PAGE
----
This was a Goodreads first reads give away. I was thrilled when I found out I won this book. The book was a collaboration between two authors. Lisa Lutz would write the first and all odd numbered chapters and David Hayward would write the even numbered chapters. There was to be no discussion or outline, they would read the others chapter then add their own and pass it back and forth until they finished. I thought the premise was unique and held possibilities in an experimental way. I received the book and read the editor's notes. I was a bit worried when I found out that David was an ex-boyfriend of Lisa's. Before the story gets started and between each chapter, the two authors write notes and critique each other. After the first 5 or 6 chapters I was loving this book and was sure it was going to get 4 or even 5 stars. The notes between David and Lisa were as interesting as the murder mystery. There were a few passive aggressive things going on, like when Lisa told David he should do some back story for some of the characters, David did just that including a back story for the cat. When Lisa suggested that some of his language was a bit too 'high end' (and she didn't want to Google so many words), David toned down his language throughout his next chapter and in parenthesis added definitions to words that most people would already know. At first this kind of thing was humorous and didn't harm the story. By the time I got to chapter 10 or so, things were falling apart. It seems to me that the writers let their pettiness and egos get in the way of the story. Instead of building on each others characters and adding to the story they seemed to spend their chapters tearing each others characters down (including killing them off) and trying to repair damage to their characters (including making them just injured and not dead). Towards the end they (the writers) were making comments about who is winning and losing. In my opinion neither one of them won and the story ended up losing. A collaboration and a competition are not the same thing. As a mystery it had a strong beginning, but the more you read the more erratic it became. It went from solving one murder to solving 9 possibly 10 if you count the 4 possibly 5 people killed years earlier. The characters personalities kept changing with every chapter so by the end of the book you didn't care who did it or who might die next and you wouldn't have been a surprised if the cat (Irving, my favorite character) turned out to be the killer. By chapter 20 or so I had a good guess at who the killer was going to be (and I was right), so according to their notes I knew who did it before the writers. I didn't have all the details figured out until the end (and neither did the writers from what I could tell). The only thing that kept this book from getting 1 star and staying off my 'burn-pile' shelf was the fact that I actually liked a lot of the writing by both authors. As far as experiments go I can't say this one failed (an experiment is something you do to see the results) but I can say that I didn't like the results of this experiment. I wouldn't mind seeing this experiment tried again, but by two writers that didn't have so much animosity towards each other. I would only recommend this book to people who want to know what NOT to do during a collaboration.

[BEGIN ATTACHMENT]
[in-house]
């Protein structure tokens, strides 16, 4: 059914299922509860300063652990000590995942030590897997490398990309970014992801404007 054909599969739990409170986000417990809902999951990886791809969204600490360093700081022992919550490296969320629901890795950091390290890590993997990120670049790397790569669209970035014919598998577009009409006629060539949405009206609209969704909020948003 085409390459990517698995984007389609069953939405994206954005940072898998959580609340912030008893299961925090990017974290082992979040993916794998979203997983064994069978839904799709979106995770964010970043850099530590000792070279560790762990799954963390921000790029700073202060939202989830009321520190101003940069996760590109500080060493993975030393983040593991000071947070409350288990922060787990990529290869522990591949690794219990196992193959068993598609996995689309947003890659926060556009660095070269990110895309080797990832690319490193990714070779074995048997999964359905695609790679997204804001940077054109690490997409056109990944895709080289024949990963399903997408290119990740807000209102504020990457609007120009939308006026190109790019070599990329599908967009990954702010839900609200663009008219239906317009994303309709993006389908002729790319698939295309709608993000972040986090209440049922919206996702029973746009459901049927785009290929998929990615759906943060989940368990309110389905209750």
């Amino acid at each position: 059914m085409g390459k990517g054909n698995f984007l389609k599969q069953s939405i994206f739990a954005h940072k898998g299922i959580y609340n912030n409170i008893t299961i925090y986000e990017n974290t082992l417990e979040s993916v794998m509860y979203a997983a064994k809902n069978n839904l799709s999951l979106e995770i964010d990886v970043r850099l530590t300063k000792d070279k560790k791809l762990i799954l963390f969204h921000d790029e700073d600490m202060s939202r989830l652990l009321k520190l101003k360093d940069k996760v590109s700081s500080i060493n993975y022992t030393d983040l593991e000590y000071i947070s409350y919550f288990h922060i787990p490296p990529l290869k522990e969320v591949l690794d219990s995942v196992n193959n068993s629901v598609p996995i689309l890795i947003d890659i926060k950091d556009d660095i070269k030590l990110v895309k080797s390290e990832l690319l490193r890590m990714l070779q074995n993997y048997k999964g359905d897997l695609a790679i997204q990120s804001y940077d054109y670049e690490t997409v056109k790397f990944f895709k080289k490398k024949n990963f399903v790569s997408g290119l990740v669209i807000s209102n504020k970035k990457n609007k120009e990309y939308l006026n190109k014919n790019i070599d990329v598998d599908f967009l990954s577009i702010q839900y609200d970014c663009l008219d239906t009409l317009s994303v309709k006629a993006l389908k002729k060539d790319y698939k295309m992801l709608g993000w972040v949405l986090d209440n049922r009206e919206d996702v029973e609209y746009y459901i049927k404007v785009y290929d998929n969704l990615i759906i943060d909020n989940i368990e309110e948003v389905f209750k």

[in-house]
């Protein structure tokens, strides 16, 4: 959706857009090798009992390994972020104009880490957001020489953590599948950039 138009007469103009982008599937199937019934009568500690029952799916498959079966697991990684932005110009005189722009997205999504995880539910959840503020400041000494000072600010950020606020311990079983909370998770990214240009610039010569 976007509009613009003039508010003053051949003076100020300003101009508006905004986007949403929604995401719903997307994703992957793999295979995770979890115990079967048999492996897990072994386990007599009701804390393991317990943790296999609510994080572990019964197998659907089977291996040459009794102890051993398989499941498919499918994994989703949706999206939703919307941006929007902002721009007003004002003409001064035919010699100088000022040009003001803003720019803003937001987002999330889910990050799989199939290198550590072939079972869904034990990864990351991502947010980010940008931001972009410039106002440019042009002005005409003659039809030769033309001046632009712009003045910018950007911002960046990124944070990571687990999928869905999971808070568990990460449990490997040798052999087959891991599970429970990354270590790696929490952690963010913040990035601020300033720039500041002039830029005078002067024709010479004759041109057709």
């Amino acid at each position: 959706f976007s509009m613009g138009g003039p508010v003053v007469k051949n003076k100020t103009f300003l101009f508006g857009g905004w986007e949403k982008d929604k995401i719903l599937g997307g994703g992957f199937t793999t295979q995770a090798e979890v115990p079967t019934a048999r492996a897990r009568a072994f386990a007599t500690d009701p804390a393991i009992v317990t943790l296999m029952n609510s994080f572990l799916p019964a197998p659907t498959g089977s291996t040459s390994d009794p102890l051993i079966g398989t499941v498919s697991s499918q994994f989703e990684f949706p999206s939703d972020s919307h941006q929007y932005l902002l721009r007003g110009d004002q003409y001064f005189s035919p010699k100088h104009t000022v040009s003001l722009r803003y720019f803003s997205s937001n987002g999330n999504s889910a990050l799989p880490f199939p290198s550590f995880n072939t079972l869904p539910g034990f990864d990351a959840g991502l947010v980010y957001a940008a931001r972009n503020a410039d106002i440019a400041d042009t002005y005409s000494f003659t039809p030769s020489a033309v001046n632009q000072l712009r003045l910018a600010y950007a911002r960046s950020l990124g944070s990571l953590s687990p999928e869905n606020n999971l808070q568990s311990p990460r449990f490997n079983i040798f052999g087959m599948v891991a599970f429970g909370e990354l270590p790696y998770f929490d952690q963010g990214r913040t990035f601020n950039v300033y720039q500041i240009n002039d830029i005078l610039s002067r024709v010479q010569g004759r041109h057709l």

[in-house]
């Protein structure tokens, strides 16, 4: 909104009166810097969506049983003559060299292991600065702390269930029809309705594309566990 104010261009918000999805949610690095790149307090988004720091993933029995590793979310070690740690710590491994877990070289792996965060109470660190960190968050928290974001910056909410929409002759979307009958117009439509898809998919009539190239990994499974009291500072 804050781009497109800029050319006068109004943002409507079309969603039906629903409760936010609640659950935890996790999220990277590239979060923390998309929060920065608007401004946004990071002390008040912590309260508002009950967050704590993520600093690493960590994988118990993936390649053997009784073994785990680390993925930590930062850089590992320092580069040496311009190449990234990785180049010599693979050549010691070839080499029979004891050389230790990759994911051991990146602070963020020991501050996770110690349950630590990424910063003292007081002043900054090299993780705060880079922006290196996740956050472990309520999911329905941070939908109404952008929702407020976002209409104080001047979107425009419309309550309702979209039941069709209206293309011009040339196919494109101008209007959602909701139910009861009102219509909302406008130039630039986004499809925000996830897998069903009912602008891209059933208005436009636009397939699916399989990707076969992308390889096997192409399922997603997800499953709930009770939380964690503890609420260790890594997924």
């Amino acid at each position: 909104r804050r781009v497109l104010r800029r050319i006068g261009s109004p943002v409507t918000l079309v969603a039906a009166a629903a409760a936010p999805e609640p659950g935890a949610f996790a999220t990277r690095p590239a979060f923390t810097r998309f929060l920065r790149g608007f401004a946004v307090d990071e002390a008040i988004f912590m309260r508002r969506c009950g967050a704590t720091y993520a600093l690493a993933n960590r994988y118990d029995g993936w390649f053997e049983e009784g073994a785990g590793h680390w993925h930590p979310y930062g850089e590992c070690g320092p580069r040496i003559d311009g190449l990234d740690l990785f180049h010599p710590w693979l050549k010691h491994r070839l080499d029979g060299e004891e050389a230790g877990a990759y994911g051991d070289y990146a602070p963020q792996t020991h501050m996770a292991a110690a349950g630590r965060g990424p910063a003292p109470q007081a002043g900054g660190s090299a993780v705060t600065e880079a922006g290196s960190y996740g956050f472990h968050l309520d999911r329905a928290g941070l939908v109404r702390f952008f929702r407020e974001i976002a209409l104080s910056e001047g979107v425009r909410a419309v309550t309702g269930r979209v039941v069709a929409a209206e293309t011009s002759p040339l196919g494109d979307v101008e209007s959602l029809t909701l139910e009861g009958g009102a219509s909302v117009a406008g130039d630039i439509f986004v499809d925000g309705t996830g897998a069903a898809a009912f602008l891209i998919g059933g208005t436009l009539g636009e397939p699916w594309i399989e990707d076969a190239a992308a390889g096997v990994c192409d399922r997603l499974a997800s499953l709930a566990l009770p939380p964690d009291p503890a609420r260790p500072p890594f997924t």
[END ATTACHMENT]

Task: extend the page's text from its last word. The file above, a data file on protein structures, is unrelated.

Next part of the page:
Twink More than 1 year ago
I often recommend Lisa Lutz's The Spellmans series to readers who have finished the Stephanie Plum books and are looking for another light hearted fun mystery series. Heads You Lose is a stand alone book and is a collaboration with David Hayward....who just happens to be Lisa's ex-boyfriend. And it is this connection that makes this book so much fun to read. So, in the novel, we meet brother and sister Lacey and Paul. They're twenty somethings living in a small town in California. They also grow pot for a living. When a headless corpse appears on their property, chances are it could be work related. But, the ideal thing seems to be to move the body elsewhere to be found given their profession. When the body appears yet again in the front yard, Lacey recognizes it this time as her ex-fiancee. Lacey decides to give the sheriff a hand solving the case...with Paul's help of course. Lisa writes the first chapter and subsequent odd numbered chapters; David does the even numbered. Emails between the co authors preface each chapter and barbed footnotes abound. The subtle sniping between the two is hilarious. Each chapter takes a new direction as characters are added and killed off. (and brought back!) Clues abound as each author tries to steer the direction the book should take by adding their own twists. "Another idiotic duck reference was all Lacey had to show for her visit with Marybeth Monroe. It was if some outside element were at work, temporarily putting the brakes on her investigation." The town is populated by wildly quirky characters, seemingly random clues and red herrings galore - a source of contention between Lisa and David as the outcome is not pre determined. Heads You Lose was such an entertaining, laugh out loud read. I hope the two authors can put their differences aside and collaborate again. No wait....it works much better for us if they don't get along!
Lynie More than 1 year ago